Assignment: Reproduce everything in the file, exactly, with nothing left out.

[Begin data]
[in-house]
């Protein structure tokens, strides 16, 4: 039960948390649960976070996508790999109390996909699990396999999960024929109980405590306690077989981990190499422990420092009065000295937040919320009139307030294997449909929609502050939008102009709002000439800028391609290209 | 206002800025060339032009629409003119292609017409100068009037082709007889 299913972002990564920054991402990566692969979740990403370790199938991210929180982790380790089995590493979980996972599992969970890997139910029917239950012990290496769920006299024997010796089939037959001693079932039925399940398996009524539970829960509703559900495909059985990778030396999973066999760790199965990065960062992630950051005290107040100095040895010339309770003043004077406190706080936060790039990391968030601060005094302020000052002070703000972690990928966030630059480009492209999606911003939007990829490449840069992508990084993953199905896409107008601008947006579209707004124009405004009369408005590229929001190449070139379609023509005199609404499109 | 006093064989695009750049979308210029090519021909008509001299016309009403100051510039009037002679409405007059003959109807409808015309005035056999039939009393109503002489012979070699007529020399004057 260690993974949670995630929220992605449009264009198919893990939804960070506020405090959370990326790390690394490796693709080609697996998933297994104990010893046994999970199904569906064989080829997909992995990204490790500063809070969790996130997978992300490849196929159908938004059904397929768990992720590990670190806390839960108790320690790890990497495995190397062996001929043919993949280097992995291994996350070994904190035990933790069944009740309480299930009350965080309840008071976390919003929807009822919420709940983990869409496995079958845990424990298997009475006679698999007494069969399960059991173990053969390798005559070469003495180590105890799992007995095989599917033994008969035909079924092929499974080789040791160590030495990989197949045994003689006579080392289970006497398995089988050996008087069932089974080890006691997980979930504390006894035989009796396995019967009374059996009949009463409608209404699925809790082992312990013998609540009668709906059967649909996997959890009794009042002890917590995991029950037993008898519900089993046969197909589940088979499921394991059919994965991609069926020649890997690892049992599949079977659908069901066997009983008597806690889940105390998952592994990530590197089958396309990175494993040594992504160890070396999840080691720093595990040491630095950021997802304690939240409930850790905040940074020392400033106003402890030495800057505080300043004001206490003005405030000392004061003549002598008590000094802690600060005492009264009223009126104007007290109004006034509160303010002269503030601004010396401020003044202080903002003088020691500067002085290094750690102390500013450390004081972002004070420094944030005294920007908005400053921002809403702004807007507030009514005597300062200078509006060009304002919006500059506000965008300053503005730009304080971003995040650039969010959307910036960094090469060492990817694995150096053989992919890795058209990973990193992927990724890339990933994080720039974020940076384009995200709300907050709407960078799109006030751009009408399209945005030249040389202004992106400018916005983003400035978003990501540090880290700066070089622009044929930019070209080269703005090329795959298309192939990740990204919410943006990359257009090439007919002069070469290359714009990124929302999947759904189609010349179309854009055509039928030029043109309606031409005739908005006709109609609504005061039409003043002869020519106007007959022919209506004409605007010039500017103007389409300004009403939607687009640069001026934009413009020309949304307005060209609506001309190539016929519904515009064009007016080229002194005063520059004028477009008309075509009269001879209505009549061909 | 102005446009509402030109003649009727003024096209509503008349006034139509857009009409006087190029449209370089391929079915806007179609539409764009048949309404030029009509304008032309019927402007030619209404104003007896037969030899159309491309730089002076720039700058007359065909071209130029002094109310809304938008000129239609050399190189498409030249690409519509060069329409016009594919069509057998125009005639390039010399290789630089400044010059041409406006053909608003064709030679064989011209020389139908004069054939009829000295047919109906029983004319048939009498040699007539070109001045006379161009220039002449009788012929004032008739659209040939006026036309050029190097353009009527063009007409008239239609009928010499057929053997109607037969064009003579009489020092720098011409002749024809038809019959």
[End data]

[in-house]
């Protein structure tokens, strides 16, 4: 039960948390649960976070996508790999109390996909699990396999999960024929109980405590306690077989981990190499422990420092009065000295937040919320009139307030294997449909929609502050939008102009709002000439800028391609290209 | 206002800025060339032009629409003119292609017409100068009037082709007889 299913972002990564920054991402990566692969979740990403370790199938991210929180982790380790089995590493979980996972599992969970890997139910029917239950012990290496769920006299024997010796089939037959001693079932039925399940398996009524539970829960509703559900495909059985990778030396999973066999760790199965990065960062992630950051005290107040100095040895010339309770003043004077406190706080936060790039990391968030601060005094302020000052002070703000972690990928966030630059480009492209999606911003939007990829490449840069992508990084993953199905896409107008601008947006579209707004124009405004009369408005590229929001190449070139379609023509005199609404499109 | 006093064989695009750049979308210029090519021909008509001299016309009403100051510039009037002679409405007059003959109807409808015309005035056999039939009393109503002489012979070699007529020399004057 260690993974949670995630929220992605449009264009198919893990939804960070506020405090959370990326790390690394490796693709080609697996998933297994104990010893046994999970199904569906064989080829997909992995990204490790500063809070969790996130997978992300490849196929159908938004059904397929768990992720590990670190806390839960108790320690790890990497495995190397062996001929043919993949280097992995291994996350070994904190035990933790069944009740309480299930009350965080309840008071976390919003929807009822919420709940983990869409496995079958845990424990298997009475006679698999007494069969399960059991173990053969390798005559070469003495180590105890799992007995095989599917033994008969035909079924092929499974080789040791160590030495990989197949045994003689006579080392289970006497398995089988050996008087069932089974080890006691997980979930504390006894035989009796396995019967009374059996009949009463409608209404699925809790082992312990013998609540009668709906059967649909996997959890009794009042002890917590995991029950037993008898519900089993046969197909589940088979499921394991059919994965991609069926020649890997690892049992599949079977659908069901066997009983008597806690889940105390998952592994990530590197089958396309990175494993040594992504160890070396999840080691720093595990040491630095950021997802304690939240409930850790905040940074020392400033106003402890030495800057505080300043004001206490003005405030000392004061003549002598008590000094802690600060005492009264009223009126104007007290109004006034509160303010002269503030601004010396401020003044202080903002003088020691500067002085290094750690102390500013450390004081972002004070420094944030005294920007908005400053921002809403702004807007507030009514005597300062200078509006060009304002919006500059506000965008300053503005730009304080971003995040650039969010959307910036960094090469060492990817694995150096053989992919890795058209990973990193992927990724890339990933994080720039974020940076384009995200709300907050709407960078799109006030751009009408399209945005030249040389202004992106400018916005983003400035978003990501540090880290700066070089622009044929930019070209080269703005090329795959298309192939990740990204919410943006990359257009090439007919002069070469290359714009990124929302999947759904189609010349179309854009055509039928030029043109309606031409005739908005006709109609609504005061039409003043002869020519106007007959022919209506004409605007010039500017103007389409300004009403939607687009640069001026934009413009020309949304307005060209609506001309190539016929519904515009064009007016080229002194005063520059004028477009008309075509009269001879209505009549061909 | 102005446009509402030109003649009727003024096209509503008349006034139509857009009409006087190029449209370089391929079915806007179609539409764009048949309404030029009509304008032309019927402007030619209404104003007896037969030899159309491309730089002076720039700058007359065909071209130029002094109310809304938008000129239609050399190189498409030249690409519509060069329409016009594919069509057998125009005639390039010399290789630089400044010059041409406006053909608003064709030679064989011209020389139908004069054939009829000295047919109906029983004319048939009498040699007539070109001045006379161009220039002449009788012929004032008739659209040939006026036309050029190097353009009527063009007409008239239609009928010499057929053997109607037969064009003579009489020092720098011409002749024809038809019959």